We think plaintiff sufficiently established her case by showing that the defendant maintained the pitfall between the two tracks without any guard or barrier to prevent persons, teams, and automobiles from falling therein and without any light or lights to give warning of the danger. As a separate defense, the defendant alleged that the injury to the plaintiff was due to the negligence of the operator of the car. The burden of establishing this defense rested upon the defendant, and, so far as the record shows, no proof was offered thereunder. Moreover, the court found that the operator of the automobile exercised ordinary care and that the accident occurred without any negligence on his part.

3. Under the head of errors in the rulings of the court on the admissibility of certain evidence, appellant lays special stress on the contention that the court erred in admitting in evidence a copy of section 32 of ordinance No. 8 of the ordinances of the city of Bakersfield, which provides that: "Any person by whom or, under whose immediate direction or by whose immediate authority, as principal or as contractor or as employer, any portion of a public street may be made dangerous is guilty of a misdemeanor, unless he shall erect and, so long as the danger may continue, maintain around the portion of the street or highway so made dangerous, a good and substantial barrier and shall cause to be maintained during every night from sunset to daylight, lighted lanterns at the points of danger sufficient to give fair warning from every point of approach."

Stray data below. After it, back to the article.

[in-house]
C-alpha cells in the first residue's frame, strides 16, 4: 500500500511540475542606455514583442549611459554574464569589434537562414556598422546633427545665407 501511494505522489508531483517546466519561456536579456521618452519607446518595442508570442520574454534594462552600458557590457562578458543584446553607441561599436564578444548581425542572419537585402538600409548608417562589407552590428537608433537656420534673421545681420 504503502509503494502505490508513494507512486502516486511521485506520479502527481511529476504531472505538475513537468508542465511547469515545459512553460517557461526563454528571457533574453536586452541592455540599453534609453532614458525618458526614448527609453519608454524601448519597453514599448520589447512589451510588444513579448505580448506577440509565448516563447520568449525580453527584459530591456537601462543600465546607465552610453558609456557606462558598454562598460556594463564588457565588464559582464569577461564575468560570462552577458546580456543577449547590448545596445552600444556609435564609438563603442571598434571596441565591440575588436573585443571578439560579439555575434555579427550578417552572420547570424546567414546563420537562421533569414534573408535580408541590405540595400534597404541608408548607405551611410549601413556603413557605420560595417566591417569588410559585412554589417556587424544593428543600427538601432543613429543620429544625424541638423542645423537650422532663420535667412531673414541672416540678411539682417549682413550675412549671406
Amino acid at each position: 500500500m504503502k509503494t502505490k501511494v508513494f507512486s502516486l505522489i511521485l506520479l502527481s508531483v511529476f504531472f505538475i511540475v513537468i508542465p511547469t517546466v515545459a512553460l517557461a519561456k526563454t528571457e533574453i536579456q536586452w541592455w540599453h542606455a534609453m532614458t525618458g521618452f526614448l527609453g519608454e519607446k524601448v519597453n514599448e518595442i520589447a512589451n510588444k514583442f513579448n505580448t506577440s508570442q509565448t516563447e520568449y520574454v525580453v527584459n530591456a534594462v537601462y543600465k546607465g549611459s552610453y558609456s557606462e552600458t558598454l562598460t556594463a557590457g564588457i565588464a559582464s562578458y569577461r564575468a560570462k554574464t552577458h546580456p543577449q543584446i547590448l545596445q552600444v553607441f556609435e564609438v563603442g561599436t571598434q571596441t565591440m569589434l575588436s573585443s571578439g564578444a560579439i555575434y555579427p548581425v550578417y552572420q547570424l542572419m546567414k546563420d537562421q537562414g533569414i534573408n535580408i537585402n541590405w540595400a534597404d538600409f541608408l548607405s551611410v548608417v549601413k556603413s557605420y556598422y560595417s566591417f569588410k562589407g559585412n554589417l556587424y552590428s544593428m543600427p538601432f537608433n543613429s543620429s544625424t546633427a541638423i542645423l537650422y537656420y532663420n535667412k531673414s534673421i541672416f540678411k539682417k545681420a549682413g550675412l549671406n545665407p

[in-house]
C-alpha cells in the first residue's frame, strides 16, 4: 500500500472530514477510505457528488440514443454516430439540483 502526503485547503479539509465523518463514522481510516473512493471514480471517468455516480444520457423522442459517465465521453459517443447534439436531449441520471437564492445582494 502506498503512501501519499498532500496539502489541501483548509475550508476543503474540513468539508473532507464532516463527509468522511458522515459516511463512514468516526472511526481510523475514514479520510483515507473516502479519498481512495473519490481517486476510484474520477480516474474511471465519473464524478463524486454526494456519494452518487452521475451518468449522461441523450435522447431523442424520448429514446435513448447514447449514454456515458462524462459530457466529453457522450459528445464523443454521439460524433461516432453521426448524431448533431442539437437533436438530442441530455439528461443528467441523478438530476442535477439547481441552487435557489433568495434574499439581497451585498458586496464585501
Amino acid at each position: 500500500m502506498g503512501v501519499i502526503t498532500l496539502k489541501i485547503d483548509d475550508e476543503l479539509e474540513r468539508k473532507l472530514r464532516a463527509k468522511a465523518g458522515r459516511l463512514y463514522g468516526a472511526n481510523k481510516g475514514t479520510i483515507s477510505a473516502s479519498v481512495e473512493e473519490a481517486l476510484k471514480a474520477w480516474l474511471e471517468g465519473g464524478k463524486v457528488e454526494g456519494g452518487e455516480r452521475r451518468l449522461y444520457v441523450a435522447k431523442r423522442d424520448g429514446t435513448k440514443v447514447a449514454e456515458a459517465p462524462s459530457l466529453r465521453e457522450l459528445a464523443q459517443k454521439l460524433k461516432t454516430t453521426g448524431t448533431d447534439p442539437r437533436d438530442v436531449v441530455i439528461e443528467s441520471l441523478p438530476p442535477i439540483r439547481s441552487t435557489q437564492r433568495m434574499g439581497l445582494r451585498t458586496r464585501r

The plaintiff alleged that the defendant negligently maintained the opening or trench at Nineteenth and I Streets without any barrier or guard to prevent persons, teams, and automobiles from falling therein, and also negligently failed to place lights at or near said trench or opening so as to give warning of the existence thereof. It is clear that the ordinance introduced in evidence dealt with this particular subject. There is, therefore, no merit in appellant's contention that the ordinance, "is immaterial and does not bear upon the point at issue." In Cragg v. Los Angeles Trust Co., 154 Cal. 663, 669, [16 Ann. Cas. 1061, 98 P. 1063, 1066], it was said: